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CCTI application demand is high

Published June 26. 2018 12:34PM

Carbon Career and Technical Institute is attracting more students than ever.

Guidance counselor Eugene Colosimo gave the Joint Operating Committee a glowing report last week.

Colosimo’s statistics showed the school’s 2018-19 enrollment at 434 students total, with Palmerton Area School District topping the list at 131 students.

“Business is really good and really healthy. Applications are still coming in, and it’s probably the highest demand I’ve ever seen. With everybody’s hard work and the reputation of the school, students really do want to attend,” Colosimo said.

Delving back into the past year, Colosimo detailed testing including advanced placement in literature and composition, as well as calculus, which saw a total of 14 students participating. Results will be available on or after July 5.

PSAT participants dropped to 33 students for the past year.

“That was down slightly. Talking to counselors from sending districts, they’re also saying the same thing as to slightly lower numbers on the PSAT this year. We don’t know what’s causing that, but we’re always heavily recruiting,” Colosimo said.

Students engaging in the National Occupational Competency Testing Institute and National Institute for Metalworking Skills exams excelled this year, Colosimo said.

“For NOCTI, the numbers were good — 84 students were tested, 100 percent were advanced or competent in the written portion. I think that’s an all-time high. Combining NIMS and NOCTI, 76 percent are advanced overall, and 97 percent are advanced or competent overall,” he said.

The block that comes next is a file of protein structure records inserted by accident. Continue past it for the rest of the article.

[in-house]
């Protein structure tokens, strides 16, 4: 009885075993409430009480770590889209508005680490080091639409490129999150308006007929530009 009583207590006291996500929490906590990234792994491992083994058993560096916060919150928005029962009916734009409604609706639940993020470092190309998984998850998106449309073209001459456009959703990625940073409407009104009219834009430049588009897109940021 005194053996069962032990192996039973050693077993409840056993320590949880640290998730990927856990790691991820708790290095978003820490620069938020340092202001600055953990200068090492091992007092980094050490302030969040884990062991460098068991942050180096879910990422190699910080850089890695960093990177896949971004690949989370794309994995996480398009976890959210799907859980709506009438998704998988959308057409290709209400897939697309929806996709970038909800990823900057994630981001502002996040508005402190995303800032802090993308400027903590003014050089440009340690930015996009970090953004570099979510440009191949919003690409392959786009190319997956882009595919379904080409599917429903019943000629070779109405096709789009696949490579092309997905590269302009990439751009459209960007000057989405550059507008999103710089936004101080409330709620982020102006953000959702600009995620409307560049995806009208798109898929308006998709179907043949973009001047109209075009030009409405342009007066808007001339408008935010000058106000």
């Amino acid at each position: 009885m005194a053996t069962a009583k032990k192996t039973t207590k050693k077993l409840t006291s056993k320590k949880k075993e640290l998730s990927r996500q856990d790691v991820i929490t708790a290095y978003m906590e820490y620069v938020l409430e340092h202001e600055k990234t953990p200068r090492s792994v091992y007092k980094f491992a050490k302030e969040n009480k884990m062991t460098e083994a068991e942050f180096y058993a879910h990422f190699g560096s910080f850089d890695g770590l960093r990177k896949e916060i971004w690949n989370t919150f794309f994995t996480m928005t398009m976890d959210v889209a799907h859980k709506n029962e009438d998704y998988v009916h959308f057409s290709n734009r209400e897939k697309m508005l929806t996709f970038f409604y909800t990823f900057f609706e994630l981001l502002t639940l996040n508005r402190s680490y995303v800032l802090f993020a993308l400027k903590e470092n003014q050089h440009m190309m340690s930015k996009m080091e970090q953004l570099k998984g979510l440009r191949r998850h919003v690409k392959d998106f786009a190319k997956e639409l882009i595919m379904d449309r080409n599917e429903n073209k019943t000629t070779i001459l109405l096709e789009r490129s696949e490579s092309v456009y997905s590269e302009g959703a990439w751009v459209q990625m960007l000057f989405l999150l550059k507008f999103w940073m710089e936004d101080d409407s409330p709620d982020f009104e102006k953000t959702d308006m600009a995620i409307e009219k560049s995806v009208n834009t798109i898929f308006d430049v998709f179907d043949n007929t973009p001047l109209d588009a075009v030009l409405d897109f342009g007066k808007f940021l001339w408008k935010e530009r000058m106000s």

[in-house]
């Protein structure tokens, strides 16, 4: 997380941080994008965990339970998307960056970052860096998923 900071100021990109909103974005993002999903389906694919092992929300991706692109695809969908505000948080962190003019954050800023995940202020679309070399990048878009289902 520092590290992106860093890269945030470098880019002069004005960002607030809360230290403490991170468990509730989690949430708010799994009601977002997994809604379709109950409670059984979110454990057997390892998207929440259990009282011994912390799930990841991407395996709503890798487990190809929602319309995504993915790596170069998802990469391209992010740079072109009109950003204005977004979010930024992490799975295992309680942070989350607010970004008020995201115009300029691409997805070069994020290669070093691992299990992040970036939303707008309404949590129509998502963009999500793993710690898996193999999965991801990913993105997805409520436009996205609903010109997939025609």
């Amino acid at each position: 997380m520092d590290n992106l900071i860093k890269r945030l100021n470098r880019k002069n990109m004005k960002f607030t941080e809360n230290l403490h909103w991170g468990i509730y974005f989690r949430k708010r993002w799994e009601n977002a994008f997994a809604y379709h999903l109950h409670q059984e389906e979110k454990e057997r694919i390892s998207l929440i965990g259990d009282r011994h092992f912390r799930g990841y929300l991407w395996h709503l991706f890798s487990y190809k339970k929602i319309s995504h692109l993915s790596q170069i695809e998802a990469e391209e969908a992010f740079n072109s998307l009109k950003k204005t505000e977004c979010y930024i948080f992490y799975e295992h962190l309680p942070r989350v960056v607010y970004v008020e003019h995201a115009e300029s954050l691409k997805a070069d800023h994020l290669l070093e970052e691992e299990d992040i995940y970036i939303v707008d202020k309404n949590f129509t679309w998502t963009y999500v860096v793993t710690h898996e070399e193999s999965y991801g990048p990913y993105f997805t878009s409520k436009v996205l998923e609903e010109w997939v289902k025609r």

The winter Keystone exams included 25 students testing in literature, 78 in algebra and 37 in biology, while the spring testing included 97 students in literature, 102 in algebra and 98 in biology.

Career and technical students can use a passing NOCTI score to fulfill graduation requirements in lieu of the Keystone exams, Colosimo said.

Touching upon the success of the Stepping Up program, Colosimo said that the positive behavior program was excelling with students.

“When students are doing well, we like to recognize them. If somebody’s reporting bullying, or a student takes home books for someone who is ill at home, anything that they see that helps us, we’ll give them a $10 Walmart card or gifts from the school store,” he said. “The students like that, and it works well.”

An update on notable success of CCTI students who have pursued the $20,000 Widener University Leadership Scholarship included another recipient for this year.

“Every year we’ve been getting a student into that since 2014, and this year it’s Karissa Nenscel from Palmerton,” Colosimo said.

Nenscel is also eligible for a $4,000 Wilkes University Guidance Counselor Award.

A breakdown of the class of 2018’s upcoming plans showed a very strong trend toward CCTI students jumping into the workforce, with 57 out of 94 graduates going right to work, 29 students pursuing college, three students attending a technical or trade school and four students entering the military.

“The workforce, it’s a very healthy job market right now. The numbers are at 3.8 percent unemployment, it’s very strong in the county and very strong in the state,” Colosimo said. “It’s a very, very hot job market, and students are taking advantage of that.”

Looking forward to the summer, Colosimo said that he is focusing on coordinating with students who need summer school or credit recovery, along with the new group of students from the sending districts.

As far as goals, Colosimo said that including more technology in student presentations is a priority, along with expanding links in the guidance section of the school website.

Colosimo said that based on the analysis of available figures for the past year and the upcoming year, things are looking up at CCTI.

“Students really like it here, and as you can see from the results, people want to come here. Brothers and sisters talk to each other, we get a lot of people from in a family. Things are going well across the board. It’s a good end of the year here,” he said.

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